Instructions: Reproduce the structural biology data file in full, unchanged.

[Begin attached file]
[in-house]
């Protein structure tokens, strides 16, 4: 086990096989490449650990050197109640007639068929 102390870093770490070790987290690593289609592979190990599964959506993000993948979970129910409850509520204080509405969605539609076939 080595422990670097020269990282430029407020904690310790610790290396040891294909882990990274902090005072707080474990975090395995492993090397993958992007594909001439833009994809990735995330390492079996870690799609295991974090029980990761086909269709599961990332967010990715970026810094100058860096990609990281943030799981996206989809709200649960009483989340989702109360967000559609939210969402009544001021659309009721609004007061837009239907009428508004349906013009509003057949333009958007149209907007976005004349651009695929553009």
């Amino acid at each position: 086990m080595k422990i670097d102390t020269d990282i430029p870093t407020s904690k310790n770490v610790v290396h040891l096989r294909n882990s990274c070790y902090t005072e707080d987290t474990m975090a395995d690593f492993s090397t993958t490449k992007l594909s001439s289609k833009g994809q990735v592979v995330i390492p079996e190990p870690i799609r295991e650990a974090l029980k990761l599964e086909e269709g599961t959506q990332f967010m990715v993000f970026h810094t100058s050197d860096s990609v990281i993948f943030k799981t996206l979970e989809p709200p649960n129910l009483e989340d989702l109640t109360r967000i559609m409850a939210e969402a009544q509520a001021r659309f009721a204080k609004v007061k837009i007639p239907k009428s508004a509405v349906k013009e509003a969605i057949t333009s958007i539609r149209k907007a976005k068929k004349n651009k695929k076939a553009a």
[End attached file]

[in-house]
């Protein structure tokens, strides 16, 4: 086990096989490449650990050197109640007639068929 102390870093770490070790987290690593289609592979190990599964959506993000993948979970129910409850509520204080509405969605539609076939 080595422990670097020269990282430029407020904690310790610790290396040891294909882990990274902090005072707080474990975090395995492993090397993958992007594909001439833009994809990735995330390492079996870690799609295991974090029980990761086909269709599961990332967010990715970026810094100058860096990609990281943030799981996206989809709200649960009483989340989702109360967000559609939210969402009544001021659309009721609004007061837009239907009428508004349906013009509003057949333009958007149209907007976005004349651009695929553009």
């Amino acid at each position: 086990m080595k422990i670097d102390t020269d990282i430029p870093t407020s904690k310790n770490v610790v290396h040891l096989r294909n882990s990274c070790y902090t005072e707080d987290t474990m975090a395995d690593f492993s090397t993958t490449k992007l594909s001439s289609k833009g994809q990735v592979v995330i390492p079996e190990p870690i799609r295991e650990a974090l029980k990761l599964e086909e269709g599961t959506q990332f967010m990715v993000f970026h810094t100058s050197d860096s990609v990281i993948f943030k799981t996206l979970e989809p709200p649960n129910l009483e989340d989702l109640t109360r967000i559609m409850a939210e969402a009544q509520a001021r659309f009721a204080k609004v007061k837009i007639p239907k009428s508004a509405v349906k013009e509003a969605i057949t333009s958007i539609r149209k907007a976005k068929k004349n651009k695929k076939a553009a």